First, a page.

The Fifth Element #85 Sealed Boxes

Sidebar: Sealed Boxes

I'm convinced that Villchur's acoustic-suspension "bookshelf" loudspeakers, beginning with the Acoustic Research AR-1 of 1955, were the key innovation that opened up hi-fi to apartment dwellers and to buyers of suburban tract houses who lacked the floor space required by the previous, larger mechanical-suspension loudspeaker designs. That floor-space factor became even more important with the widespread acceptance of stereo after 1956.

There being no free lunch, the tradeoff inherent in acoustic-suspension loudspeakers was and is low efficiency. Getting deep bass out of cabinets much smaller than before required amplifiers much more powerful than before. The march to market domination of the acoustic-suspension loudspeaker advanced in inverse proportion to (and was the proximate cause of) the declining market share of vacuum-tube amplifiers. Solid-state amplifiers could drive acoustic-suspension loudspeakers to room-filling volumes.

However, many early transistor amplifier designs did not sound very musical. The "specification wars"—ie, the marketing of amplifiers by advertising their output-power and harmonic-distortion specifications rather than how they sounded—only led the industry even further astray. Therefore, I am well aware that some thoughtful observers (Art Dudley, perhaps?) might view the entire era of acoustic-suspension speakers as the wrong road taken.—John Marks


Catch22's picture

Well done my man!

remlab's picture

Very enjoyable! And after 30 years, I finally know how to pronounce "Kloss". Hah!

Mikeymort's picture

I loved this article. When I served in the Army during the middle seventies, the barracks where I lived was filled with post exchange acquired gear. Hi wattage receivers and acoustic suspension speakers. I had large Advents and a Marantz receiver. Luckily, one of my roommates had a tubed Dynaco system with A-50 speakers. (What is aperiodic anyway?) We could listen to his system hour after hour with no listening fatigue. I have a similar system today.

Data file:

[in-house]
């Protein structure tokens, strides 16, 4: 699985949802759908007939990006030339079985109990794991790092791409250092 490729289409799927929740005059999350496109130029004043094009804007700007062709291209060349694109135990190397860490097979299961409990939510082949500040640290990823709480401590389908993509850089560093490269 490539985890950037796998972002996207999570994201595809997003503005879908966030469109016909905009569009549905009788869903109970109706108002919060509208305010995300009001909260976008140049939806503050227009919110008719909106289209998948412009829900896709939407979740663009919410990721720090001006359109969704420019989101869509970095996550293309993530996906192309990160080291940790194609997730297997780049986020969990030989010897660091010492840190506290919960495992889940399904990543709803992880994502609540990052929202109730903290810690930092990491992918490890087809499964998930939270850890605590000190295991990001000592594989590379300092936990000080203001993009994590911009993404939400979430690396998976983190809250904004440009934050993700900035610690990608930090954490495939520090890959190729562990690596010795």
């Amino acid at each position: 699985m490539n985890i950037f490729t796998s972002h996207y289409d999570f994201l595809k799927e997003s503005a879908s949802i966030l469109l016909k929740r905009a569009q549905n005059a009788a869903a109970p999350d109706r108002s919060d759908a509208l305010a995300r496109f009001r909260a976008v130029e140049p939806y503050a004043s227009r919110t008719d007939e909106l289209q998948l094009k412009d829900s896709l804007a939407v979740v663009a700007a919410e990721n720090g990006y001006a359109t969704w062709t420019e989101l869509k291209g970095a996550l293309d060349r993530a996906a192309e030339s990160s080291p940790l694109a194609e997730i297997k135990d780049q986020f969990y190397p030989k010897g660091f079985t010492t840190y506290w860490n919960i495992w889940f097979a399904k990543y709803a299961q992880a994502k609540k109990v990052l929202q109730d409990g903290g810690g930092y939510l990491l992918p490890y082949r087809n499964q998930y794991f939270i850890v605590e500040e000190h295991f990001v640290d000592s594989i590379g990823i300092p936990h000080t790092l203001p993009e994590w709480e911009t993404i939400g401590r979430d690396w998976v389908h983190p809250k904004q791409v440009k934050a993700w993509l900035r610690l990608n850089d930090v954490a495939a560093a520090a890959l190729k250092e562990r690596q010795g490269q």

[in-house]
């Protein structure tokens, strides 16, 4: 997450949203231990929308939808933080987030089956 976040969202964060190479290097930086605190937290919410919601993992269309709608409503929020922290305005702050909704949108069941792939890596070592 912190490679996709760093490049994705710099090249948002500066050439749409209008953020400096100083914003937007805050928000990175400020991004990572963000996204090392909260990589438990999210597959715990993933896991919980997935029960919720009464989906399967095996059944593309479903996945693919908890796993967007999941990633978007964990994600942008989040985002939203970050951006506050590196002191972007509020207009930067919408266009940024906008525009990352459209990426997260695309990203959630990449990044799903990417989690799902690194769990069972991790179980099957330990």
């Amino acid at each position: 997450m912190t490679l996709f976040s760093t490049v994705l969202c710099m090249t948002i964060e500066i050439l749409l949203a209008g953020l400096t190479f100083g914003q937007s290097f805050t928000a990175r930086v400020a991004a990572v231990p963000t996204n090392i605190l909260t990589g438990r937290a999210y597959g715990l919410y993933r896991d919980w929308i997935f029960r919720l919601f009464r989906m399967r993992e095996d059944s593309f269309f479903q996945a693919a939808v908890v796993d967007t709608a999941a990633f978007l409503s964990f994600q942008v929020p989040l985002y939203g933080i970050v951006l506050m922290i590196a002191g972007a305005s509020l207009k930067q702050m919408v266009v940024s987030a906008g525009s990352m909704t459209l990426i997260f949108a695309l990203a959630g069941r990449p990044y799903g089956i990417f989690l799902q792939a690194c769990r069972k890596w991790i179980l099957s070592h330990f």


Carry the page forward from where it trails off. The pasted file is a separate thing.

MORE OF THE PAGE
John Marks's picture

And so by implication does not have a primary resonant frequency.

Specifically, an "aperiodic" loudspeaker enclosure design can be looked at either as a ported enclosure that has resistance in the port, or, a sealed box that leaks.

While the Dynaco Variovent is the most familiar application, I believe that stuffing the port in the ProAc Tablette with cocktail stirrer straws accomplished the same thing.

Thanks for the kind words. It was fun to ferret out all those old stories. BTW, I asked Winslow Burhoe, who was Edgar Villchur's research assistant on the AR4, what it was like to have Villchur as a boss, and he impishly replied, "I don't know. He was never there."

A priceless moment.


tmsorosk's picture

A very entertaining and informative article.

Well done Mark.

John Marks's picture

I'm John.

corrective_unconscious's picture

It's a coarses for hoarses thing.

ganyc's picture

Hi John,

Nice review. In this case do you think that "fullness" and "presence" equate to warmth? My only experience with ATC speakers was infrequent appearances at RMAF. I don't think I would have described what I heard as warm.



hnipen's picture

Thanks for a great history lesson John :-)

Timbo in Oz's picture

system as a resonant circuit. No?

It was able to help us build good sealed boxes, too. It is possible to build boomy/heavy bass sealed speakers.

JBTWay the KEF b110 has been used in Rb boxes, in the bass-extension stand/tower for the LS3/5A. But even that didn't go particularly deep.

It is possible to get similar results to a sealed enclosure with room-gain, (still with some cone-bounce issues,) by using a critically damped QB3 alignment or even an over-damped alignment.

IME the best kind of Rb enclosure is an 'active' or 'assisted' 5th or 6th-order alignment using an active 2nd order HP filter in the line to the power amp with a little gain. Boost |\__ This almost eliminates the distortion that is visible as cone-bounce, while also limiting motor excursion, and can provide another half octave of extension.

This idea could also help with TL designs which are damned close to Rb's when modelled.

Timothy Bailey

davip's picture

It was back in 1984 that I auditioned new loudspeakers to replace my blowsy Eagle three-ways. I left the demonstrators in the showroom flabbergasted at how the LP that I used left every other cab in their shop a hopeless, farting mess of distortion -- the darling of that year, the Linn Kan, a slate-topped and -bottomed JBE slate speaker, even the Mission 770 with its prodigious 500W bass-handling, its port asthmatically chuffing and wheezing. They regarded it as a challenge to find a speaker in their shop that would play this LP at-all without distorting, let alone sounding good too (and they kept my LP for weeks after too!)

Only one speaker cut it -- the AR18s. I've since become aware that its midband is not what one would call 'revealing', but for rock music it's ideal. Its paper-tweeter is as sweet as butter with vinyl, its one-element crossover is the simplest there is and effectively Active, and where else can you find a loudspeaker little larger than a shoe-box that can bass-lock a 100 m3 room when playing PGIV?

Thank You E.V. (and also for the suspension on which my STD 305M was based)

N.B. Regarding that LP for anyone who wants to test the bass capabilities of a speaker, it's 'Faith' by The Cure, with a six-string bass used throughout -- first track 'The Holy Hour', high-level 31Hz B-string -- that's where acoustic-suspension, sealed-cabinet, 12 db/octave roll-off comes into its own.